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Review: Tig Notaro's Boyish Girl Interrupted Tour

Sep 02, 2014

  • By Emily
    If you don’t know Tig Notaro, she’s the out lesbian comedian you may have seen on Conan O’Brian’s show, confidently just pushing a stool across a stage (funnier than it sounds), or on numerous podcasts including her own comedy show, Professor Blastoff.  But if you still don’t know her, it’s easily forgiven; her performances in the UK being few and far between and if you’re not an online comedy nerd, you’re liable to miss her.  But you should probably remedy this immediately or you’ll be missing out on one of America’s best comedians working today.

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    For the uninitiated, Tig’s 17 year career has never been hotter and after a four-month period in 2012 full of the most awful things that can happen to a person (pneumonia, contracting C-Dif, going through a break-up, her mother dying unexpectedly and also being diagnosed with breast cancer), things are finally going her way.  She didn’t give up on her career and, instead, turned those four months into comedic inspiration; her album Live is a performance she did just a few days after discovering she had breast cancer and the material is funny, sad and just a delight to listen to – cancer comedy, who knew?
    Now Tig seems to be in a very different place, both personally and professionally, and last night at London’s Shepherd’s Bush Empire she barely mentioned her cancer, her mother or any of the awfulness she experienced back then.  Appearing in what die-hard fans will recognise as one of her many grandpa sweaters, we were treated to a 50/50 mix of old and new material, including bits on her comedy partner, Kyle Dunnigan, searching for Santa Claus, introducing her girlfriend to her Southern family and getting the world’s most awkward pat-down at the airport.  Although, as one of the die-hard fans, I was a little disappointed not to hear her famous Taylor Dayne bit but that’s kind of like saying, “I’m upset this cake is too delicious.”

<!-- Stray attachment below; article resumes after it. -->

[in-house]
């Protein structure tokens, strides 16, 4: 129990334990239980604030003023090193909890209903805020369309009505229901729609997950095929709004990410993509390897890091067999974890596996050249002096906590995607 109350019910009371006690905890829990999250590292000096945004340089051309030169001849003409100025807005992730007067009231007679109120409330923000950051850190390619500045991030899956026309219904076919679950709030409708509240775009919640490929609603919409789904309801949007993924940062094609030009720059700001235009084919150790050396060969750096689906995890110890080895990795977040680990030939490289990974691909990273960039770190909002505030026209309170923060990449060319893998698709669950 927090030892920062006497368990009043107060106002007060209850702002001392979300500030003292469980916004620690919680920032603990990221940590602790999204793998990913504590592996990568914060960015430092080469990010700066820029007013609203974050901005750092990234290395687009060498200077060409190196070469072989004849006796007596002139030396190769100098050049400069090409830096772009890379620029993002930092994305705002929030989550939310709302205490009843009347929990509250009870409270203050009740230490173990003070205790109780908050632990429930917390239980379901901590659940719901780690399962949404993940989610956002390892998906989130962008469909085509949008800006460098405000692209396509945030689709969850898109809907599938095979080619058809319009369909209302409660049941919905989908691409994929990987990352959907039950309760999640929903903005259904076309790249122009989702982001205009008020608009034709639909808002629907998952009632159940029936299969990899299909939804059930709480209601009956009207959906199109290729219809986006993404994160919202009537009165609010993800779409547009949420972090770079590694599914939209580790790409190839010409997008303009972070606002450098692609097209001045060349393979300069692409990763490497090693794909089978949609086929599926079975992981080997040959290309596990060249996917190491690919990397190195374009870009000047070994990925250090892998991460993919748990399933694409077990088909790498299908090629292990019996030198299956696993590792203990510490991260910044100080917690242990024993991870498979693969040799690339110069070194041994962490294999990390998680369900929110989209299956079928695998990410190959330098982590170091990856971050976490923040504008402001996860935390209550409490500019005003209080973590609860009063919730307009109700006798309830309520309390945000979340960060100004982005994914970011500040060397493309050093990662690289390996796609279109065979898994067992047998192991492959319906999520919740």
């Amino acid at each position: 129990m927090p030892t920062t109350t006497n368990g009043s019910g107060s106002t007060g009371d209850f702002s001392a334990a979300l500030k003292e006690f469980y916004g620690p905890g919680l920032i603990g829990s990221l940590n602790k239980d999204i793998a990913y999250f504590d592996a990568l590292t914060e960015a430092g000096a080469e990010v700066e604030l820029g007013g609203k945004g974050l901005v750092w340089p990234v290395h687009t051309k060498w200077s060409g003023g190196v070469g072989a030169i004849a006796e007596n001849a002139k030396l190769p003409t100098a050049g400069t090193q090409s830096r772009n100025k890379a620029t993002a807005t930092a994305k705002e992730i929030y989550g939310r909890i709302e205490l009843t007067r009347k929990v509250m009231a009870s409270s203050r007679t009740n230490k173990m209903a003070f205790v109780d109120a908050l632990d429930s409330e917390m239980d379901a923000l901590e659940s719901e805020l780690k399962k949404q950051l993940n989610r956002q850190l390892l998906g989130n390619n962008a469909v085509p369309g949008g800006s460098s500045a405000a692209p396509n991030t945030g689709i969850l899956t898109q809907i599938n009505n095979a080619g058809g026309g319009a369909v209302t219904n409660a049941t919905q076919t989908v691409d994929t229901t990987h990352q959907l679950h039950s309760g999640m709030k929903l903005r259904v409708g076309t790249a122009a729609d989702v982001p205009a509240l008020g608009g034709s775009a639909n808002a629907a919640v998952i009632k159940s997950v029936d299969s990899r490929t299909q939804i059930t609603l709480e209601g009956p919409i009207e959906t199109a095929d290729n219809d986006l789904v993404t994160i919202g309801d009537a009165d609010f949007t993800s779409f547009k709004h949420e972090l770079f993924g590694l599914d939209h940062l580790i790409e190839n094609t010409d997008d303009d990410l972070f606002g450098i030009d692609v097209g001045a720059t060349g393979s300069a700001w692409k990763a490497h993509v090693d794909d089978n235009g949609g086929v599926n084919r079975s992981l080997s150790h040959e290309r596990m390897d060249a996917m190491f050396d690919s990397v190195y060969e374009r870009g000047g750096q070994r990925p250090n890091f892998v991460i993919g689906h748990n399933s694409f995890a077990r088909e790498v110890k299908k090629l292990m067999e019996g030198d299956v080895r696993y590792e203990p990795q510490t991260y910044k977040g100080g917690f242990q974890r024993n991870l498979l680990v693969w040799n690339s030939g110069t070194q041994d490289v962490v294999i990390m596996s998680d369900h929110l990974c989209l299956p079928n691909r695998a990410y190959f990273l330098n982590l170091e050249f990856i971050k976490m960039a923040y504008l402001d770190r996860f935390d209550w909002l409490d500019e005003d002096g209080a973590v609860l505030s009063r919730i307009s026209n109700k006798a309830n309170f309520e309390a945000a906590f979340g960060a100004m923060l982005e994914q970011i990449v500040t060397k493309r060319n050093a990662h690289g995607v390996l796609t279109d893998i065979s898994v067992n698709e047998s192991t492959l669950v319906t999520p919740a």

Her back and forth with the audience was just a joy to watch; seeing absolutely revel in the awkwardness placed upon whomever she was talking to as they tried to keep up with Tig as she pounced on whatever was said then stretching and twisting it into the next joke.  Her command over the pace of her material and the space on stage is reminiscent of Stewart Lee but she does so with a confidence all her own; there really is no one quite like Tig.


    Known in the states for her deadpan delivery, quick wit and fearlessness, Tig’s onstage persona can be hard to peg at first – she’s cool, calm and takes all the time in the world to tell a story, lulling you into a false sense of security that there will be a barrier of safety between comedian and audience.  This is a trick because Tig also welcomes audience participation but it’s the kind that gives you that weird feeling when you’re in a room with a smart and funny person, where you’re never quite sure if you’re going to be part of the joke or the butt of the joke.  With Tig, either outcome is welcome.
    Meeting Tig after the show where she was selling her albums and t-shirts, she was delightful, friendly and genuinely appreciative of her fans, taking a few seconds to look and talk to people to figure out what she wanted to write to them.  Plus, instead of signing her name on items, she signs ‘Tig’s autograph’.  Bring on the next UK tour!

    Emily is the Community Manager of Dattch as well a part-time film reviewer and full-time cookie monster.  She can’t walk in heels, is a cross-breed of Essex girl and Londoner and makes cupcakes like nobody’s business.  Find further nonsense from Emily on Twitter @moulder5000

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